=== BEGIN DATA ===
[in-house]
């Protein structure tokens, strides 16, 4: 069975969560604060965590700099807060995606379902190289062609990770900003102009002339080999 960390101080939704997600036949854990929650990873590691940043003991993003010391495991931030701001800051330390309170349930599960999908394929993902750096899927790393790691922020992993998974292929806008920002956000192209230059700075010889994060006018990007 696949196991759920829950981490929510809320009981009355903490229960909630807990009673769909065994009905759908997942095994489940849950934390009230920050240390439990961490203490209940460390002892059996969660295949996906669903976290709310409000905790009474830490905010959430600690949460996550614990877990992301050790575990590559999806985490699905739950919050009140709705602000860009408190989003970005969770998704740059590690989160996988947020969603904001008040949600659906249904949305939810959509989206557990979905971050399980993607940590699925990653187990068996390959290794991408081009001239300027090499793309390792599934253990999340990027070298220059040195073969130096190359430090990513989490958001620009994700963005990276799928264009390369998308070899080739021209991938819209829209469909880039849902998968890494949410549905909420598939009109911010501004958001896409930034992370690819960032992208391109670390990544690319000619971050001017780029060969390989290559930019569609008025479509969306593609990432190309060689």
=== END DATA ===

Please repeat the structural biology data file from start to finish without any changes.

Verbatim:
[in-house]
């Protein structure tokens, strides 16, 4: 069975969560604060965590700099807060995606379902190289062609990770900003102009002339080999 960390101080939704997600036949854990929650990873590691940043003991993003010391495991931030701001800051330390309170349930599960999908394929993902750096899927790393790691922020992993998974292929806008920002956000192209230059700075010889994060006018990007 696949196991759920829950981490929510809320009981009355903490229960909630807990009673769909065994009905759908997942095994489940849950934390009230920050240390439990961490203490209940460390002892059996969660295949996906669903976290709310409000905790009474830490905010959430600690949460996550614990877990992301050790575990590559999806985490699905739950919050009140709705602000860009408190989003970005969770998704740059590690989160996988947020969603904001008040949600659906249904949305939810959509989206557990979905971050399980993607940590699925990653187990068996390959290794991408081009001239300027090499793309390792599934253990999340990027070298220059040195073969130096190359430090990513989490958001620009994700963005990276799928264009390369998308070899080739021209991938819209829209469909880039849902998968890494949410549905909420598939009109911010501004958001896409930034992370690819960032992208391109670390990544690319000619971050001017780029060969390989290559930019569609008025479509969306593609990432190309060689």